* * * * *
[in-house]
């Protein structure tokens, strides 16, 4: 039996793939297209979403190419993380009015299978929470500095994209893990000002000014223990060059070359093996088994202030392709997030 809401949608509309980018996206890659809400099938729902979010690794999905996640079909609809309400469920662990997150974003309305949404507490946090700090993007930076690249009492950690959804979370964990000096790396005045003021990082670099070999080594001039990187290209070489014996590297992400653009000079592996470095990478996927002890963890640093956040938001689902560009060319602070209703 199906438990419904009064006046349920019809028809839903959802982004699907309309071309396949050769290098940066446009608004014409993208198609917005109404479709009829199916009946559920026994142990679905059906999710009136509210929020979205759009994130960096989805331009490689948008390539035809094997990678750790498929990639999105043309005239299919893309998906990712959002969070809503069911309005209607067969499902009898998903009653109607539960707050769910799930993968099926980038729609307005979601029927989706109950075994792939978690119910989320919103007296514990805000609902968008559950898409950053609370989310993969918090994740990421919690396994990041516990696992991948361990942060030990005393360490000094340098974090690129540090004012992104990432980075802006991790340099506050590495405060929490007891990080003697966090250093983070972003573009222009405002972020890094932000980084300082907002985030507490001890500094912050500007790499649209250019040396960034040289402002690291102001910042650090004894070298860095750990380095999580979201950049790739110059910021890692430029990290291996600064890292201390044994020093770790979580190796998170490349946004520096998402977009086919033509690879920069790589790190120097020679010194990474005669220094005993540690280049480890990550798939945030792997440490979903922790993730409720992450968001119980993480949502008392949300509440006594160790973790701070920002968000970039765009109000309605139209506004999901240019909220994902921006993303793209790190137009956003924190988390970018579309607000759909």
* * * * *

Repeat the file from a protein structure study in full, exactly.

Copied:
[in-house]
């Protein structure tokens, strides 16, 4: 039996793939297209979403190419993380009015299978929470500095994209893990000002000014223990060059070359093996088994202030392709997030 809401949608509309980018996206890659809400099938729902979010690794999905996640079909609809309400469920662990997150974003309305949404507490946090700090993007930076690249009492950690959804979370964990000096790396005045003021990082670099070999080594001039990187290209070489014996590297992400653009000079592996470095990478996927002890963890640093956040938001689902560009060319602070209703 199906438990419904009064006046349920019809028809839903959802982004699907309309071309396949050769290098940066446009608004014409993208198609917005109404479709009829199916009946559920026994142990679905059906999710009136509210929020979205759009994130960096989805331009490689948008390539035809094997990678750790498929990639999105043309005239299919893309998906990712959002969070809503069911309005209607067969499902009898998903009653109607539960707050769910799930993968099926980038729609307005979601029927989706109950075994792939978690119910989320919103007296514990805000609902968008559950898409950053609370989310993969918090994740990421919690396994990041516990696992991948361990942060030990005393360490000094340098974090690129540090004012992104990432980075802006991790340099506050590495405060929490007891990080003697966090250093983070972003573009222009405002972020890094932000980084300082907002985030507490001890500094912050500007790499649209250019040396960034040289402002690291102001910042650090004894070298860095750990380095999580979201950049790739110059910021890692430029990290291996600064890292201390044994020093770790979580190796998170490349946004520096998402977009086919033509690879920069790589790190120097020679010194990474005669220094005993540690280049480890990550798939945030792997440490979903922790993730409720992450968001119980993480949502008392949300509440006594160790973790701070920002968000970039765009109000309605139209506004999901240019909220994902921006993303793209790190137009956003924190988390970018579309607000759909």